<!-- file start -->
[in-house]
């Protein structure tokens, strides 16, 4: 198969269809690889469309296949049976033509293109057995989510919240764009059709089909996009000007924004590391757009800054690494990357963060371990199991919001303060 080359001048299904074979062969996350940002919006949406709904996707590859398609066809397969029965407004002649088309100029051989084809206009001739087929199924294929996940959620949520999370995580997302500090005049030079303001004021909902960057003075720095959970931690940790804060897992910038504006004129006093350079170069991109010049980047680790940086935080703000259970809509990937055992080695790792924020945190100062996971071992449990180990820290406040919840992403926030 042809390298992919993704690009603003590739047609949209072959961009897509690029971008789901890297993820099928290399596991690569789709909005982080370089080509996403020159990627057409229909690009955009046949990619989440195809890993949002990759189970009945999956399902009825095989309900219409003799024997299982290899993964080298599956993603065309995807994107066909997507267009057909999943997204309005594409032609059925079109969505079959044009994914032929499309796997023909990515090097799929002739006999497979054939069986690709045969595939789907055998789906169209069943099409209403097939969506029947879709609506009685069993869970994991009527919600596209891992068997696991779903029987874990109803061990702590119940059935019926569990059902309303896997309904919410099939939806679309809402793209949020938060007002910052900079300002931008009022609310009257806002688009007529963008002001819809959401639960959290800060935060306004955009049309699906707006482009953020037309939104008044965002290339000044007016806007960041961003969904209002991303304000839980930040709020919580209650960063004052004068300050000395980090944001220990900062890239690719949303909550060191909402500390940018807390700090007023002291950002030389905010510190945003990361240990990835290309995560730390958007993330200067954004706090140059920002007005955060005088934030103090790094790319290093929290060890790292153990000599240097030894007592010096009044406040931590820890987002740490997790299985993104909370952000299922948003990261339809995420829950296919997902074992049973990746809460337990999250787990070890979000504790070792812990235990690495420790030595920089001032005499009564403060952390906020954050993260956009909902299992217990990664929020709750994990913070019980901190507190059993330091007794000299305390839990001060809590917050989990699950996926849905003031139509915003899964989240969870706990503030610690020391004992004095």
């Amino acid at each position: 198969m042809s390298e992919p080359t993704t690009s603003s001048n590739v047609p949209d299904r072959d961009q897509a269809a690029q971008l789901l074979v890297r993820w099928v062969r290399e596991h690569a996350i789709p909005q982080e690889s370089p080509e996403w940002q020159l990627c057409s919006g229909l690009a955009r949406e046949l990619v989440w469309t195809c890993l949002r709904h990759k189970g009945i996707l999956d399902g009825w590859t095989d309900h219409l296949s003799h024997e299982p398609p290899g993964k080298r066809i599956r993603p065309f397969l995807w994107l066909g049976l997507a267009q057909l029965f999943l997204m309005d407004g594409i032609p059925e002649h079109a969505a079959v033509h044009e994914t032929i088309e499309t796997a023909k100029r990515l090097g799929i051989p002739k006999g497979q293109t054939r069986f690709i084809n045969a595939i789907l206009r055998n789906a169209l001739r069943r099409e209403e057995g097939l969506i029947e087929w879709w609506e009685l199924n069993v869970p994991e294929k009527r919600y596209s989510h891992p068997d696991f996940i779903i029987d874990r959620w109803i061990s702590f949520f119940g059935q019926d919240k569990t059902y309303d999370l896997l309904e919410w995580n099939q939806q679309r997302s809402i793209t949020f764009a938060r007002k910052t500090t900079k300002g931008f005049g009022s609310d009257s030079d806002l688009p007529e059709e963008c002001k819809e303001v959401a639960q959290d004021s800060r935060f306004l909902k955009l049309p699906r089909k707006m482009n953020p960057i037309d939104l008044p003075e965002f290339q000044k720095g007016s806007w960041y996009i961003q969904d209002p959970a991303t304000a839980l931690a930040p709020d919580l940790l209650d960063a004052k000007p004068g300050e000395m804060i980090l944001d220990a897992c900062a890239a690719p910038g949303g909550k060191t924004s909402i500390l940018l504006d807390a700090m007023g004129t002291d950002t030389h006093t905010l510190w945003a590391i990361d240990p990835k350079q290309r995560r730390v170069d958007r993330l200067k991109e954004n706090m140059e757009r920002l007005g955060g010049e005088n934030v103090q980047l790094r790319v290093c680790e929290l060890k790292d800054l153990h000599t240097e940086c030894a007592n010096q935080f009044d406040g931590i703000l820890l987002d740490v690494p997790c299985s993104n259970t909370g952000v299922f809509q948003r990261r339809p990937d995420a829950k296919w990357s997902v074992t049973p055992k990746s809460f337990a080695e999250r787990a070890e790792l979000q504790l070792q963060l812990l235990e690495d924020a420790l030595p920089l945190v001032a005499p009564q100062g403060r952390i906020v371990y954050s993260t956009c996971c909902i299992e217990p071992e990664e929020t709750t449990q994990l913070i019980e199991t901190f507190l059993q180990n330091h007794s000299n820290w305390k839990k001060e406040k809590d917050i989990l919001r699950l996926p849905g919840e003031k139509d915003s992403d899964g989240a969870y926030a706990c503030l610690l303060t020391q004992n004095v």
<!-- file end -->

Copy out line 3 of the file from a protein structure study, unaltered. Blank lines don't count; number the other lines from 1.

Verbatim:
């Amino acid at each position: 198969m042809s390298e992919p080359t993704t690009s603003s001048n590739v047609p949209d299904r072959d961009q897509a269809a690029q971008l789901l074979v890297r993820w099928v062969r290399e596991h690569a996350i789709p909005q982080e690889s370089p080509e996403w940002q020159l990627c057409s919006g229909l690009a955009r949406e046949l990619v989440w469309t195809c890993l949002r709904h990759k189970g009945i996707l999956d399902g009825w590859t095989d309900h219409l296949s003799h024997e299982p398609p290899g993964k080298r066809i599956r993603p065309f397969l995807w994107l066909g049976l997507a267009q057909l029965f999943l997204m309005d407004g594409i032609p059925e002649h079109a969505a079959v033509h044009e994914t032929i088309e499309t796997a023909k100029r990515l090097g799929i051989p002739k006999g497979q293109t054939r069986f690709i084809n045969a595939i789907l206009r055998n789906a169209l001739r069943r099409e209403e057995g097939l969506i029947e087929w879709w609506e009685l199924n069993v869970p994991e294929k009527r919600y596209s989510h891992p068997d696991f996940i779903i029987d874990r959620w109803i061990s702590f949520f119940g059935q019926d919240k569990t059902y309303d999370l896997l309904e919410w995580n099939q939806q679309r997302s809402i793209t949020f764009a938060r007002k910052t500090t900079k300002g931008f005049g009022s609310d009257s030079d806002l688009p007529e059709e963008c002001k819809e303001v959401a639960q959290d004021s800060r935060f306004l909902k955009l049309p699906r089909k707006m482009n953020p960057i037309d939104l008044p003075e965002f290339q000044k720095g007016s806007w960041y996009i961003q969904d209002p959970a991303t304000a839980l931690a930040p709020d919580l940790l209650d960063a004052k000007p004068g300050e000395m804060i980090l944001d220990a897992c900062a890239a690719p910038g949303g909550k060191t924004s909402i500390l940018l504006d807390a700090m007023g004129t002291d950002t030389h006093t905010l510190w945003a590391i990361d240990p990835k350079q290309r995560r730390v170069d958007r993330l200067k991109e954004n706090m140059e757009r920002l007005g955060g010049e005088n934030v103090q980047l790094r790319v290093c680790e929290l060890k790292d800054l153990h000599t240097e940086c030894a007592n010096q935080f009044d406040g931590i703000l820890l987002d740490v690494p997790c299985s993104n259970t909370g952000v299922f809509q948003r990261r339809p990937d995420a829950k296919w990357s997902v074992t049973p055992k990746s809460f337990a080695e999250r787990a070890e790792l979000q504790l070792q963060l812990l235990e690495d924020a420790l030595p920089l945190v001032a005499p009564q100062g403060r952390i906020v371990y954050s993260t956009c996971c909902i299992e217990p071992e990664e929020t709750t449990q994990l913070i019980e199991t901190f507190l059993q180990n330091h007794s000299n820290w305390k839990k001060e406040k809590d917050i989990l919001r699950l996926p849905g919840e003031k139509d915003s992403d899964g989240a969870y926030a706990c503030l610690l303060t020391q004992n004095v």